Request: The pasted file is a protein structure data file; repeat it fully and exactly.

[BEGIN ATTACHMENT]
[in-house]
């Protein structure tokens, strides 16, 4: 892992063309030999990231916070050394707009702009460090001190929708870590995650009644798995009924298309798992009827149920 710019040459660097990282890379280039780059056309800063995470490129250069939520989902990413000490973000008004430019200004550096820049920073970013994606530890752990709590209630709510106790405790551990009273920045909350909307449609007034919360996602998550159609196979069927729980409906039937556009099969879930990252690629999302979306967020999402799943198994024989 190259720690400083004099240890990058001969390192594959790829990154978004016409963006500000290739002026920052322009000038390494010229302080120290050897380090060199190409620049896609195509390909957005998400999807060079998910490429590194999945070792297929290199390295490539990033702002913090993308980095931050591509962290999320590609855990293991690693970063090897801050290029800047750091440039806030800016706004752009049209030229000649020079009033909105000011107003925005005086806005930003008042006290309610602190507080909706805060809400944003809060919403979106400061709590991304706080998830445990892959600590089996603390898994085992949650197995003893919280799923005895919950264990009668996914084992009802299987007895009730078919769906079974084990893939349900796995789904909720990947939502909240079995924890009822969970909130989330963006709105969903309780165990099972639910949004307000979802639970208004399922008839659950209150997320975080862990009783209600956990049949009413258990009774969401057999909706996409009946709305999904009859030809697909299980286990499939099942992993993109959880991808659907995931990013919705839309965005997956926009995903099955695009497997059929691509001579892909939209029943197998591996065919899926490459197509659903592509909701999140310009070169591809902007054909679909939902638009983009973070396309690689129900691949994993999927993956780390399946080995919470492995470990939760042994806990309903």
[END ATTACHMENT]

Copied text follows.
[in-house]
């Protein structure tokens, strides 16, 4: 892992063309030999990231916070050394707009702009460090001190929708870590995650009644798995009924298309798992009827149920 710019040459660097990282890379280039780059056309800063995470490129250069939520989902990413000490973000008004430019200004550096820049920073970013994606530890752990709590209630709510106790405790551990009273920045909350909307449609007034919360996602998550159609196979069927729980409906039937556009099969879930990252690629999302979306967020999402799943198994024989 190259720690400083004099240890990058001969390192594959790829990154978004016409963006500000290739002026920052322009000038390494010229302080120290050897380090060199190409620049896609195509390909957005998400999807060079998910490429590194999945070792297929290199390295490539990033702002913090993308980095931050591509962290999320590609855990293991690693970063090897801050290029800047750091440039806030800016706004752009049209030229000649020079009033909105000011107003925005005086806005930003008042006290309610602190507080909706805060809400944003809060919403979106400061709590991304706080998830445990892959600590089996603390898994085992949650197995003893919280799923005895919950264990009668996914084992009802299987007895009730078919769906079974084990893939349900796995789904909720990947939502909240079995924890009822969970909130989330963006709105969903309780165990099972639910949004307000979802639970208004399922008839659950209150997320975080862990009783209600956990049949009413258990009774969401057999909706996409009946709305999904009859030809697909299980286990499939099942992993993109959880991808659907995931990013919705839309965005997956926009995903099955695009497997059929691509001579892909939209029943197998591996065919899926490459197509659903592509909701999140310009070169591809902007054909679909939902638009983009973070396309690689129900691949994993999927993956780390399946080995919470492995470990939760042994806990309903």